Spermatogenesis and meiotic chromosome biology in the North American gypsy moth, Lymantria dispar (Lepidoptera: Lymantriidae)

Date of Completion

January 2001


Biology, Genetics|Biology, Cell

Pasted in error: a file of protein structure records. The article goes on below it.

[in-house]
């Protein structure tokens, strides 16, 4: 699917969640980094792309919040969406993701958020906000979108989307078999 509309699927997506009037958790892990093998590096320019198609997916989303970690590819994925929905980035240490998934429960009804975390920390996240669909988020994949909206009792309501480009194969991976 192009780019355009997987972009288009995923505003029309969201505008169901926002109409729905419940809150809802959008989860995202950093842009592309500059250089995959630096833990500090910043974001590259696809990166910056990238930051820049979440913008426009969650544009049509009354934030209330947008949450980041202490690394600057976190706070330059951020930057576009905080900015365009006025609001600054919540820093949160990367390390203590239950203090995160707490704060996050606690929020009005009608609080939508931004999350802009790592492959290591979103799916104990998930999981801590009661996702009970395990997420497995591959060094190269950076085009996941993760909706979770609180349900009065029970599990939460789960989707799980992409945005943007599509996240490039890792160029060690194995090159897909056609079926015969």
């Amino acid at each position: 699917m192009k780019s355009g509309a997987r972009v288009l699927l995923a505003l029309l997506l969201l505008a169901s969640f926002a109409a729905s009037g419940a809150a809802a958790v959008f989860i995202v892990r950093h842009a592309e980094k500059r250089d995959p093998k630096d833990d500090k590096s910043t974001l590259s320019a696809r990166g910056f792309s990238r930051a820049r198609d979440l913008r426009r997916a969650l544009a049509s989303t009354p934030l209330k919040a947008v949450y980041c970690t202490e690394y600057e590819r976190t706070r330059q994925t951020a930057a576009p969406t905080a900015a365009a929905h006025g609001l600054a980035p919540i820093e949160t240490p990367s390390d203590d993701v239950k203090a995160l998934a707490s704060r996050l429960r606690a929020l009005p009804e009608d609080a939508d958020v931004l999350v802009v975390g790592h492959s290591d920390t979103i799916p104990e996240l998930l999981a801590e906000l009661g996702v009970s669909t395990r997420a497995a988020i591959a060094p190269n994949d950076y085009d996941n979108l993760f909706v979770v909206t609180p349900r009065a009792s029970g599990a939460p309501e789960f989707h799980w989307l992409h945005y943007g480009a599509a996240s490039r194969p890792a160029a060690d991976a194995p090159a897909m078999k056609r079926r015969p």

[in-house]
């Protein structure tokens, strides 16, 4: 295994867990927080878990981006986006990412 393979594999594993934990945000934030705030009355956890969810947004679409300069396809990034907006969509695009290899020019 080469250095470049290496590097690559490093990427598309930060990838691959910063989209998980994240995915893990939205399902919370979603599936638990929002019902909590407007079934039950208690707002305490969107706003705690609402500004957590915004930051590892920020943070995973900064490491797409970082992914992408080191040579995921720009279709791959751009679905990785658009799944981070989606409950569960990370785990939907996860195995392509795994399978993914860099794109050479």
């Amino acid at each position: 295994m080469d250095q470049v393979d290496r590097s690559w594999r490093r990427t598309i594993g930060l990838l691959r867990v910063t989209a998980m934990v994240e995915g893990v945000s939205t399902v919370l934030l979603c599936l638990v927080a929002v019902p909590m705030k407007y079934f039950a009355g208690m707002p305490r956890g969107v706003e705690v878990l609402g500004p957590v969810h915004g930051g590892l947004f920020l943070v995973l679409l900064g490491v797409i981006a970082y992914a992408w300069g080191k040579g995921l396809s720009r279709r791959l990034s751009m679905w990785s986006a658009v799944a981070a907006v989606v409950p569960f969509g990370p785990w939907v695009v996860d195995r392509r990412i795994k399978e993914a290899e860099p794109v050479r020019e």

Spermatogenesis in the gypsy moth, Lymantria dispar (L.), involves the differentiation of two sperm types, apyrene and eupyrene. The apyrene sperm are anucleate and while they do not participate directly in fertilization, they are required for successful fertilization of eggs by the nucleate, eupyrene sperm. Using electron microscopy, light microscopy and immunocytochemistry, I examined apyrene and eupyrene spermatogenesis in an attempt to explain the events, which lead to the missegregation of meiotic chromosomes in apyrene spermatocytes. Briefly, by the end of meiotic prophase I, bivalents were not present in apyrene spermatocytes. Additionally, pairing, synapsis and recombination were either defective or not present in apyrene spermatocytes. In 1997, Friedlander suggested that an event, occurring early in prophase I is sensitive to the onset of pupation and triggers apyrene spermatogenesis (Friedlander, 1997). I support this hypothesis and suggest that failure to form a chromosomal bouquet during leptotene/zygotene prevents the differentiation of functional meiosis I bivalents, leading to chromosome missegregation and subsequent aneuploidy in apyrene cells. ^ Similar to the majority of moths and butterflies, this moth has a haploid number of 31 and the female is the heterogametic (ZW) sex (Krider and Shields 1997). Here, attempts to induce reproducible banding patterns on mitotic chromosomes failed. This failure is attributable the holocentric organization of gypsy moth chromosomes. Reproducible banding patterns were observed along meiotic (pachytene) chromosomes. I conclude that these DAPI positive bands correspond to chromomeres and can be used for mapping. Finally, I examined a nucleosomal modification associated with open chromatin structure and transcriptional activation and found that it is not excluded from these chromomeres. ^ To further understand germ line development and to advance the development germ line transformation technology in the gypsy moth, I attempted to identify a DNA sequence, which could be used as a primordial germ cell marker. Such a marker would allow for the examination of the origin and morphogenesis of primordial germ cells in the gypsy moth. Using degenerate PCR, DNA sequences possibly related to two primoridial germ cell markers of Drosophila melanogaster, primordial germ cell component (pgc) and vasa were cloned and analyzed. ^